Kombucha: What is it and what are its health benefits?

What is kombucha?

Kombucha is an ancient food that dates back to 220 BC. Some people say it can help prevent and control serious diseases, from high blood pressure to cancer. Unfortunately, these claims are not yet supported by scientific evidence. Valid medical studies of kombucha are limited. Some studies suggest that it may offer similar benefits to other probiotic foods such as yogurt. These probiotic benefits include promoting a healthy immune system and relieving stomach and intestinal problems such as diarrhea and constipation.

Kombucha is a fermented drink made from tea, sugar, bacteria and yeast. The resulting liquid contains vinegar, B vitamins and a number of other chemical compounds. It is a fizzy, low-calorie drink that comes in a variety of flavors. Kombucha can be found in the refrigerated section of most grocery stores.

“I describe it as a fruit salad salad flavor. It’s fizzy, like soda, but also has a slight vinegary taste,” explains Nebraska Medicine nutritional therapist Meghan McLarney, RD, LMNT, CDE. “If you don’t like the taste but still want to enjoy the probiotic benefits of kombucha, try adding a splash to anything you like to drink or using it as a salad dressing.”

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Is kombucha healthy?

“Drinking kombucha is an easy, low-calorie way to add probiotics to your diet,” says McLarney. “It’s also a good alternative for those who may be vegetarian or can’t eat dairy, meaning they wouldn’t eat other probiotic foods like yogurt or kefir.”

Kombucha contains small amounts of sugar and caffeine. As a fermented drink, it also contains some alcohol. It’s important to always read labels, because the amounts of sugar, caffeine, and alcohol in kombucha can vary. According to the Alcohol Trade and Tax Office, most store-bought kombucha will be around 0.5% alcohol by volume. In comparison, a typical beer will be around 5% ABV. That means you’d have to drink at least 10 servings of kombucha to match the alcohol content of a single beer.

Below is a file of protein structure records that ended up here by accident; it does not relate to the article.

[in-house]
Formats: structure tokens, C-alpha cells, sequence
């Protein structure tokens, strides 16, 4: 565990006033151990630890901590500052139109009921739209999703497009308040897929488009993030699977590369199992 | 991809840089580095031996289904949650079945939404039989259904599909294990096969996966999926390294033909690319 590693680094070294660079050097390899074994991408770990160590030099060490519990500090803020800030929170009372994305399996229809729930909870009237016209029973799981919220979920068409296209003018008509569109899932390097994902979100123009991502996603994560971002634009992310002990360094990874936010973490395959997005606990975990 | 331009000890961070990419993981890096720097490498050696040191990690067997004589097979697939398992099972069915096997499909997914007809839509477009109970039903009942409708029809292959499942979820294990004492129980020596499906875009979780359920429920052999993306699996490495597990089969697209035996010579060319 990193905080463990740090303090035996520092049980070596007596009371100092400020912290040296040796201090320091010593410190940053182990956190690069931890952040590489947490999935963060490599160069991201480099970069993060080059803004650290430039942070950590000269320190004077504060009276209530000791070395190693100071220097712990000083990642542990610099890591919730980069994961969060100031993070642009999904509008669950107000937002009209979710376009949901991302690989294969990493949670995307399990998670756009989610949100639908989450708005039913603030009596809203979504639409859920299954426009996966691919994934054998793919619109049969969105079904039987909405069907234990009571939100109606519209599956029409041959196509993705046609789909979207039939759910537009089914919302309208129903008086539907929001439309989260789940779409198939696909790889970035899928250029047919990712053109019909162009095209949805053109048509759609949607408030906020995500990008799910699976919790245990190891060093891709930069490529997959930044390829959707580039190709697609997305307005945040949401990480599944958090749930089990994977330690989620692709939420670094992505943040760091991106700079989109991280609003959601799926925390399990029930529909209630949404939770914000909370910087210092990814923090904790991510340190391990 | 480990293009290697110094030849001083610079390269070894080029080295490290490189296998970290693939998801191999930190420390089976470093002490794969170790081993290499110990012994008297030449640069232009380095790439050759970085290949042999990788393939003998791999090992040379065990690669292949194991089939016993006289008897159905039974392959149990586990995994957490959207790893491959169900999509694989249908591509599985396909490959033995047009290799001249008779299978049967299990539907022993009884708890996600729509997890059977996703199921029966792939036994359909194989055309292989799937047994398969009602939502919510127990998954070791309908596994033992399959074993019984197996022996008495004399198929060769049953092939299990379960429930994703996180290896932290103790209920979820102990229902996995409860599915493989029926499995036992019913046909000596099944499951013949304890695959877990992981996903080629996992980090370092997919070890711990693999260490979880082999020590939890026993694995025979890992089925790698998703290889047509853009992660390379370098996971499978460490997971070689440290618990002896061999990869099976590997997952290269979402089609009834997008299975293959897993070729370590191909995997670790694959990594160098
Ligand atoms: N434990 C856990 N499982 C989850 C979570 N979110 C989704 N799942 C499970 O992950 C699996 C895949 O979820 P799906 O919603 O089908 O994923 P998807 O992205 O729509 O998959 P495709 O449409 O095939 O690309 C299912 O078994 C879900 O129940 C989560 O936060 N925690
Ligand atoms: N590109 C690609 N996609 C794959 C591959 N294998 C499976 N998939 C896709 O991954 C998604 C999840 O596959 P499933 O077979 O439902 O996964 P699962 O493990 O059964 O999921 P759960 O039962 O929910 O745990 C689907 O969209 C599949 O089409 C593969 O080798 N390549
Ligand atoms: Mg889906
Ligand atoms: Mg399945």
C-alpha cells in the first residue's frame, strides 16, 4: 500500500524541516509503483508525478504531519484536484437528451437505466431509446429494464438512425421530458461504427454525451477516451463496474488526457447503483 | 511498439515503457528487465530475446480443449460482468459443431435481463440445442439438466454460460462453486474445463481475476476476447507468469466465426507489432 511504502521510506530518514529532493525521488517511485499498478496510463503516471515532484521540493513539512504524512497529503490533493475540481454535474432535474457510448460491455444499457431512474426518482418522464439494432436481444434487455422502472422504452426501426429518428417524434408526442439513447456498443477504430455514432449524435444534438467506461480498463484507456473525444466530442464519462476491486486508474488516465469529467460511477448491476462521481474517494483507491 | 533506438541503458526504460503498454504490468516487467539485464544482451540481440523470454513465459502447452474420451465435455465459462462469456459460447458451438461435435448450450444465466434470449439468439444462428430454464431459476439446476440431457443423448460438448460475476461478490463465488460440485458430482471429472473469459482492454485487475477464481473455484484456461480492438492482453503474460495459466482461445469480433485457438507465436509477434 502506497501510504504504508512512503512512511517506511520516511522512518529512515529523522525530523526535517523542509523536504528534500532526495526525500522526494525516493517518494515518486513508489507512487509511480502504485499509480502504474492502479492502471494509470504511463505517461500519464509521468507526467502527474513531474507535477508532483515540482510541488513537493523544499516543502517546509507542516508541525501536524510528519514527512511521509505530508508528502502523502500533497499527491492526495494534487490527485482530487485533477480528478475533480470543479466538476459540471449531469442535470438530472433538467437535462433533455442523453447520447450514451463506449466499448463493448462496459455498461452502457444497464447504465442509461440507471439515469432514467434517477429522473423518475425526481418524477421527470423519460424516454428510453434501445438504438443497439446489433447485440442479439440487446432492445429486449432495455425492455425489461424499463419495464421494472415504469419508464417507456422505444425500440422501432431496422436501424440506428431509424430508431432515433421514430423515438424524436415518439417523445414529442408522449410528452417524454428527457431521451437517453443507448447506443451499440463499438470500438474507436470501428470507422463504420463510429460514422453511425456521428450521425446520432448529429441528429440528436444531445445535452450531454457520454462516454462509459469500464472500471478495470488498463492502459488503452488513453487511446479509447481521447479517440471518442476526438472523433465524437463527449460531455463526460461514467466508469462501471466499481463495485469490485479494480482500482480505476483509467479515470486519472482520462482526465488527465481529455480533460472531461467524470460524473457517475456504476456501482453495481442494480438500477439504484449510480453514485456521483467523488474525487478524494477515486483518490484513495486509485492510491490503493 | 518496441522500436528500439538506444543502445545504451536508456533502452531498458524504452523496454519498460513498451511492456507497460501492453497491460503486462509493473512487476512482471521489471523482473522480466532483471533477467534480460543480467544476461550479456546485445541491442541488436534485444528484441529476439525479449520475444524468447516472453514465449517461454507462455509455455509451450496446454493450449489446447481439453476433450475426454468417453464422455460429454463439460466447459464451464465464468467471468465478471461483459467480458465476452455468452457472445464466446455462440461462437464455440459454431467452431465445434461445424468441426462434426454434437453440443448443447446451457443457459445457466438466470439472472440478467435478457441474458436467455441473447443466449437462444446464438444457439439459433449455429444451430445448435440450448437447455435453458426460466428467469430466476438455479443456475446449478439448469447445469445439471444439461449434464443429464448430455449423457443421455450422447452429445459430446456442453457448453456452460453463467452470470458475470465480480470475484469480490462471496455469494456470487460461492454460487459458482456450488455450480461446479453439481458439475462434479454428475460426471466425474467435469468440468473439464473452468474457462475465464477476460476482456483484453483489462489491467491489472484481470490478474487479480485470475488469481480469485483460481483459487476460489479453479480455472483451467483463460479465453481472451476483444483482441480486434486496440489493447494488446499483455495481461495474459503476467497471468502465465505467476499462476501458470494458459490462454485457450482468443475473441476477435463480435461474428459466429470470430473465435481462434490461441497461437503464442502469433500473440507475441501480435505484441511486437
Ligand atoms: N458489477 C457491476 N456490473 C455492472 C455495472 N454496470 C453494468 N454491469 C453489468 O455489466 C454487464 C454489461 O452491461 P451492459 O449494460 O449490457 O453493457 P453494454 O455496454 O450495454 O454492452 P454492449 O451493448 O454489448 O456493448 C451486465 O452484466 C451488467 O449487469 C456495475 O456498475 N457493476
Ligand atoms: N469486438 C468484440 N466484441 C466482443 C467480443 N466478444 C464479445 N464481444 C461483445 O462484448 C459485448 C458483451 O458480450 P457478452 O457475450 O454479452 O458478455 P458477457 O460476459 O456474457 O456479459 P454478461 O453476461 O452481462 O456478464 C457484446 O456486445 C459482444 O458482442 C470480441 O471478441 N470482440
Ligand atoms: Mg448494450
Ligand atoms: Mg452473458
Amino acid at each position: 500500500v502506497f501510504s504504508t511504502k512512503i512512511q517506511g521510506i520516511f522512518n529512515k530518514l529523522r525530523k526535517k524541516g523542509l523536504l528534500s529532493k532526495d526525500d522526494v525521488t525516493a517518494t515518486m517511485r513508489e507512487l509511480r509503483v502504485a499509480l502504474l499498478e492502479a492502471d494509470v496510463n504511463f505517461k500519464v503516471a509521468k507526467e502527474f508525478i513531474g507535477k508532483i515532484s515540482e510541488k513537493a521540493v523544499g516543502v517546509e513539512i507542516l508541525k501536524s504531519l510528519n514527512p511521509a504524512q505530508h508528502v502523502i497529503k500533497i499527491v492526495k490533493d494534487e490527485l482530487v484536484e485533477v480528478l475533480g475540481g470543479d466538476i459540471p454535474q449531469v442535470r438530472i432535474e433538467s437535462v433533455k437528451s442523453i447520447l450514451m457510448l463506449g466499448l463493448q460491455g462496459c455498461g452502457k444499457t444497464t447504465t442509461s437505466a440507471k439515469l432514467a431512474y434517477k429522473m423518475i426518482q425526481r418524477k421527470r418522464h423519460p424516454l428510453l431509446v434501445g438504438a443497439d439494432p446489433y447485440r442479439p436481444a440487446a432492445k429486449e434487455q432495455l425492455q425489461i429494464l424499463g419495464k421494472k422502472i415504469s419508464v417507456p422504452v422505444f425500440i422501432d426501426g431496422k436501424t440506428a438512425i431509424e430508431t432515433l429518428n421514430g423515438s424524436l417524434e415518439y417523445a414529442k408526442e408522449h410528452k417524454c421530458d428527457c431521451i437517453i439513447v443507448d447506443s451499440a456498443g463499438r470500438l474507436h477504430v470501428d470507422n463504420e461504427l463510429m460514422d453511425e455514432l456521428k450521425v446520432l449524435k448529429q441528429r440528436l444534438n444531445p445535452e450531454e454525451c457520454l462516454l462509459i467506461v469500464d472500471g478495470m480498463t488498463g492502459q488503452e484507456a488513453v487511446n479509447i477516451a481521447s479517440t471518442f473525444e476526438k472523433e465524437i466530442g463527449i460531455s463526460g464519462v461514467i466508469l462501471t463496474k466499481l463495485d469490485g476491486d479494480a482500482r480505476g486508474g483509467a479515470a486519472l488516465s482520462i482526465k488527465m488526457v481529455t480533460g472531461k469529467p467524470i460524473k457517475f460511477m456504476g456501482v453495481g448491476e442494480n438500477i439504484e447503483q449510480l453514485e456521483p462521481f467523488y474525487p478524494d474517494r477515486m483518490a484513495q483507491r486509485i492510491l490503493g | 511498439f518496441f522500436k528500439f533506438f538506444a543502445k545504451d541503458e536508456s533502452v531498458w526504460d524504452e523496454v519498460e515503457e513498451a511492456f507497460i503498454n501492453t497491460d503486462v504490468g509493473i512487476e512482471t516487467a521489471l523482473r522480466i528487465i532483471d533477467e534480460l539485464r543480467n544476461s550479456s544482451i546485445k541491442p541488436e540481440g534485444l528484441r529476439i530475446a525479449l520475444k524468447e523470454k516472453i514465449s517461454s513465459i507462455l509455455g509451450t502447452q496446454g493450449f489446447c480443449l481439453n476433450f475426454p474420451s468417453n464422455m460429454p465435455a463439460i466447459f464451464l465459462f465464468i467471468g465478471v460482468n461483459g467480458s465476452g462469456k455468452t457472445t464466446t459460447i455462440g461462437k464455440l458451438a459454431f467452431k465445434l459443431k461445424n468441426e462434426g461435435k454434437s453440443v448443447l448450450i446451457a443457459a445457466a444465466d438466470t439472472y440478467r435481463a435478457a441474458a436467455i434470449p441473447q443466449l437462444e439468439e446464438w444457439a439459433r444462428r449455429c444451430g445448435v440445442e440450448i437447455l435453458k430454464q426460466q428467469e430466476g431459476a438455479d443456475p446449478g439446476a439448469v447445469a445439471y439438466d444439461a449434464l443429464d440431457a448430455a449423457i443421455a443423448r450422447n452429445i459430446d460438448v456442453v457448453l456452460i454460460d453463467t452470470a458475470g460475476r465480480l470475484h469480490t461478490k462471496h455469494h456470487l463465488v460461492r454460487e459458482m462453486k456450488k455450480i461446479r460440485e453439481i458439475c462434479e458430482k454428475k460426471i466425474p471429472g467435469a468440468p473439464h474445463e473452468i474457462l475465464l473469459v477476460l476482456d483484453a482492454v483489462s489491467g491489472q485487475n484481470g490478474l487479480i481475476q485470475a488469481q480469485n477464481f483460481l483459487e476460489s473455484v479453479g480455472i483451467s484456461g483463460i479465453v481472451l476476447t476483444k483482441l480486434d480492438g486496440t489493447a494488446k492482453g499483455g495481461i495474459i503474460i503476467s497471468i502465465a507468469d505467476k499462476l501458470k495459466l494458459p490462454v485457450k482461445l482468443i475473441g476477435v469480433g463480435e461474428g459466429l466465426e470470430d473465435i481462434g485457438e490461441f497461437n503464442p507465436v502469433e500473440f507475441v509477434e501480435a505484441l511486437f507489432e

Is it safe to drink kombucha?

If you’re drinking kombucha that someone else made, keep in mind that the alcohol content can vary greatly in homebrews. There is also a risk of food poisoning, even with store-bought kombucha, because it contains live and active bacterial cultures. This is why proper handling and storage are important.

“In general, it’s probably safer to drink kombucha that you get from a trusted source, rather than trying to make your own,” says McLarney. “If you want to try homebrewing, learn from an experienced brewer. Don’t just follow any recipe you find on social media.”

Anyone at high risk for foodborne illness should stay away from foods that contain raw forms of the bacteria, including kombucha. This would include young children and pregnant or lactating women. If you have a weakened immune system or have had a serious infection or surgery on your intestines, there is a greater risk that bacteria can pass through the intestine and cause an infection of the blood or the whole body.

“For this reason, I also don’t favor probiotic foods like kombucha if you have a ‘leaky gut,’ colitis or celiac disease,” says McLarney. “Also, someone who has not managed HIV or has had a transplant involving their gut should be very careful. In these cases, the safest way to get probiotics is from cooked sources like sauerkraut.”

What’s the best way to add kombucha to my diet?

If you have specific health or dietary concerns, work with your doctor and a dietitian to determine the best way to add probiotics to your diet. “If you’ve never tried kombucha, start with a small amount and see how you feel after drinking it for a few days,” says McLaren. “If you like it, you’ll get plenty of probiotics by drinking 8 to 16 ounces a day.”

When it comes to probiotics, I don’t necessarily recommend one type of food over others,” says McLaren. “Eating a variety is important to avoid overdosing on just one type of bacteria, which could create an imbalance.”

If you find you don’t like kombucha, there are many other probiotic foods to try, including: yogurt, kefir, cured cheeses, kimchi, pickles, tempeh, and sauerkraut, to name a few. And if you’re concerned about adding new foods to your diet, the best place to start is to talk to your doctor or dietitian.